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Published on August 30, 2019

7 Super Fast and Effective Ways to Reduce Gas in Stomach

7 Super Fast and Effective Ways to Reduce Gas in Stomach

Did you know that it’s normal to pass gas around 13 to 21 times a day? There are lots of funny jokes about belching, bloating and farting – but it’s not so funny when you’re suffering from a bloated, gassy stomach on a regular basis.

Feeling gassy and bloated isn’t just uncomfortable – it’s downright embarrassing! If you work in an office environment or you’re often in the company of others, gas can make everyday life quite unpleasant.

If your belly often feels tight and swollen after eating, it could be due to gas in your stomach. This is usually caused by excessive gas production – often from your diet – or a sluggish digestive system. Bloating can be painful and make you feel full when you haven’t eaten much.

What Causes Excessive Gas in the Stomach?

The most common way for gas to enter your digestive tract is through swallowing air. We all swallow air when we’re eating or drinking, but we tend to swallow even more when we chew gum, drink fizzy drinks or eat too fast. If you don’t burp this gas out, it will move into your intestines and through to your bowels.

Another serious cause is bacteria and yeast in your large intestine. Your large intestine is where carbohydrates such as sugars, starches and fiber are broken down. It’s also where microorganisms like bacteria and yeast reside – both good and bad. The good bacteria work to break down those undigested carbohydrates in a process called fermentation. However, some types of bacteria may lead excess gas and bloating.

When you have excess bacteria in the gut, the gas they produce can build up and lead to small intestinal bacterial overgrowth (SIBO). These bacteria also convert foods like sugars and carbohydrates in large amounts that are irritating or toxic to cells of the intestinal tract.[1]

Dysbiosis can also be caused by Candida yeast overgrowth in the gut. Although a small amount of Candida yeast is normal, it can grow out of control and prevent your healthy bacteria from doing their job properly.[2]

How to Reduce Gas in Stomach?

If you find that you regularly suffer from gas, it’s important to examine what you’re eating.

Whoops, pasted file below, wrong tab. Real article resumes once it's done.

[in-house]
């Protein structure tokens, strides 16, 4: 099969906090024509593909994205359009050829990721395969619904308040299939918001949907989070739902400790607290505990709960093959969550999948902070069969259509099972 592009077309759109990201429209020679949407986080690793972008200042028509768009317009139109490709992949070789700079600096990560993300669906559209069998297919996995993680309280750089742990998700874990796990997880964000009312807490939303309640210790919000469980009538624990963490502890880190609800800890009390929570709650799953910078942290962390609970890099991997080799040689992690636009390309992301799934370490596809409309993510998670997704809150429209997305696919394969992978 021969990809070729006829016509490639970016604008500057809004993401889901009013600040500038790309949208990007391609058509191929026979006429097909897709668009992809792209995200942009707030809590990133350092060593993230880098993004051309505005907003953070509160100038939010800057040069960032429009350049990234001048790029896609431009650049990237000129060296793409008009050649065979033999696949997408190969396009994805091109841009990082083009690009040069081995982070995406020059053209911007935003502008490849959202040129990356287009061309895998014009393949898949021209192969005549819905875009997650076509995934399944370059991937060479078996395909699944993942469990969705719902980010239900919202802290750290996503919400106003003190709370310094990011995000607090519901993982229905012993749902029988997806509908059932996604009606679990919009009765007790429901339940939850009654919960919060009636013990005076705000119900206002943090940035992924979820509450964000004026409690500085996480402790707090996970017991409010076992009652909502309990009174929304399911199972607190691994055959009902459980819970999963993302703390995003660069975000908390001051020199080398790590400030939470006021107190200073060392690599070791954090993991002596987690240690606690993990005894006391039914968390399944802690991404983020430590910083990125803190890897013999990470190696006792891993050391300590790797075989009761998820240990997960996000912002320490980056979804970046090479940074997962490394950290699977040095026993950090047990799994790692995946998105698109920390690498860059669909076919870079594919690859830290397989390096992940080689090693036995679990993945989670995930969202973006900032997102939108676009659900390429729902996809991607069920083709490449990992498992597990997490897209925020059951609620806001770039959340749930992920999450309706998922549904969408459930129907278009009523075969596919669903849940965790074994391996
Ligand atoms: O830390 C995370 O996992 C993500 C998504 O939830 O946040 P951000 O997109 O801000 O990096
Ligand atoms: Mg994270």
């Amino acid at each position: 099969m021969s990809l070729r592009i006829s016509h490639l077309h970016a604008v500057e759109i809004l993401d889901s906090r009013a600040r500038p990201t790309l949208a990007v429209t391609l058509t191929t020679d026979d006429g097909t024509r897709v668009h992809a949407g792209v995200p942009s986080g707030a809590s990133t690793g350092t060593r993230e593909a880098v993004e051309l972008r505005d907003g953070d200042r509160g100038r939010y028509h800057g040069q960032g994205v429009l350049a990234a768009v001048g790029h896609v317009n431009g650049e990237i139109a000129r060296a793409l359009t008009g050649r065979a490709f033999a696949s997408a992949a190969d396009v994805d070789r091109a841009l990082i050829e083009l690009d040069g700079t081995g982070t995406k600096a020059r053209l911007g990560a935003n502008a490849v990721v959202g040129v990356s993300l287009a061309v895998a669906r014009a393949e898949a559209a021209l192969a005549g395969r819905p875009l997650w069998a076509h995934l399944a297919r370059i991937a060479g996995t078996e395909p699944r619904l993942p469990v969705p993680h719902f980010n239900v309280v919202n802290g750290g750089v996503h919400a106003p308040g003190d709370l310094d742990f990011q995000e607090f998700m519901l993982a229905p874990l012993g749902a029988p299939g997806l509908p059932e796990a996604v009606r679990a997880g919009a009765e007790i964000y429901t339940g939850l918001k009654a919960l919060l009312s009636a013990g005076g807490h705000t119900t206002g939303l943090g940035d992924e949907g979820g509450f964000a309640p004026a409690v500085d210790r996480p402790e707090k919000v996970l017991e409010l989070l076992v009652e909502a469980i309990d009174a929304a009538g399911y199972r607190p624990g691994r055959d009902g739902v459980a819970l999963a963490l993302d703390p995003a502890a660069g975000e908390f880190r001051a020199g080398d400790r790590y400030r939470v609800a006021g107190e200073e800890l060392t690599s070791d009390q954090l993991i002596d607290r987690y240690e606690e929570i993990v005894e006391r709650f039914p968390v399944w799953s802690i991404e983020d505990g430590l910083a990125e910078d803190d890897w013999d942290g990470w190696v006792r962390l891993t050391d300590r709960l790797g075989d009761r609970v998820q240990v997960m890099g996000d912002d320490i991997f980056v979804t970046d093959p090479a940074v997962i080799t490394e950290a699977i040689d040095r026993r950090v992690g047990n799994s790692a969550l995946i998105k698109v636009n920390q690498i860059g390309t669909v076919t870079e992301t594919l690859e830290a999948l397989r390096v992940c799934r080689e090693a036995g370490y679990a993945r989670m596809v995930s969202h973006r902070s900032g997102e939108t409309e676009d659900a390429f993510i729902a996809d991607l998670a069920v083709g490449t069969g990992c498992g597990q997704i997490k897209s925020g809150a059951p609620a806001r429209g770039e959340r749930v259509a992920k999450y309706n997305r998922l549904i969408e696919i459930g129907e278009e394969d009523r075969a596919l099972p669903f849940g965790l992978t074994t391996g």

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However, there can be other causes, such as gastrointestinal infection, dysbiosis and even psychological influences such as stress. In other cases, it may simply be that you haven’t been active enough for the gas to move through your body as it normally would. This can occur with long-distance travel or sitting at a desk all day.

Fortunately, there are lots of ways to reduce that gas – naturally.

Here’re 7 home remedies to help you get rid of gas in stomach:

1. Change Your Diet

This may seem obvious, but avoiding foods that cause gas could be the easiest remedy of all. Unfortunately, many people don’t make the connection between certain foods and their symptoms.

The most common culprits are vegetables such as broccoli, Brussel’s sprouts, cabbage and onions. Fruits such as apples and pears also tend to cause gas, as do legumes.

Wholegrain foods such as bran and most dairy products – especially milk and cream – are also difficult to break down in the gut, so they can cause more gas.[3]

Take note of the foods that cause you gas and try to reduce your intake. This may be the easiest way to reduce that bloating!

2. Chew Your Food Properly

Taking your time to eat your food slowly and drink slowly will help to reduce the amount of air you swallow. An easy way to do this is to put your fork down between mouthfuls.

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Some people even like to count the number of times they chew each mouthful: around 32 times is recommended for breaking down food so that it loses texture.

If that’s too bothersome, simply focus on chewing your food to a mush before swallowing. Allow plenty of time for each meal, and don’t eat on the run.

And, most importantly, close your mouth while eating!

3. Try Natural Digestive Aids

There are many kinds of natural digestive aids available now in the form of over-the-counter supplements. These contain digestive enzymes which work with your body’s own enzymes, helping to make digestion faster and more efficient.

Certain types of supplements may contain the specific enzymes useful for breaking down complex carbohydrates in beans and other ‘gas-producing’ foods. Talk to a naturopath or health practitioner about a quality supplement that contains the right blend of enzymes to suit your diet.

4. Take Activated Charcoal

Activated charcoal is a safe, natural remedy for treating excess gas and bloating. This special type of charcoal has been manufactured in a way that makes it suitable for human consumption.

When you swallow the charcoal, it works by drawing toxins and fluid into itself so that they can be flushed out of your body. This helps to reduce gas and bloating, and also help move any irritants out of your gut.

Be sure to take activated charcoal with plenty of water and only use under the guidance of a health practitioner.

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5. Take a Probiotic

Probiotic supplements are an effective means of supplying the ‘good’ bacteria that your gut needs to break down food efficiently.

Probiotics can also help to rebalance the bacteria in your gut if you are suffering from Candida or SIBO.

In fact, clinical studies have shown that certain probiotic supplements can help reduce the symptoms of gastrointestinal dysbiosis, such as excess gas and bloating. However, this can often depend on the type of probiotic strains in the supplement.

Look for a high-quality probiotic supplement that contains multiple strains of bacteria (including Lactobacillus and Bifidobacterium) and a high CFU count. It may also be best to choose a dairy-free probiotic, as some people can be sensitive to dairy-derived strains of bacteria.[4]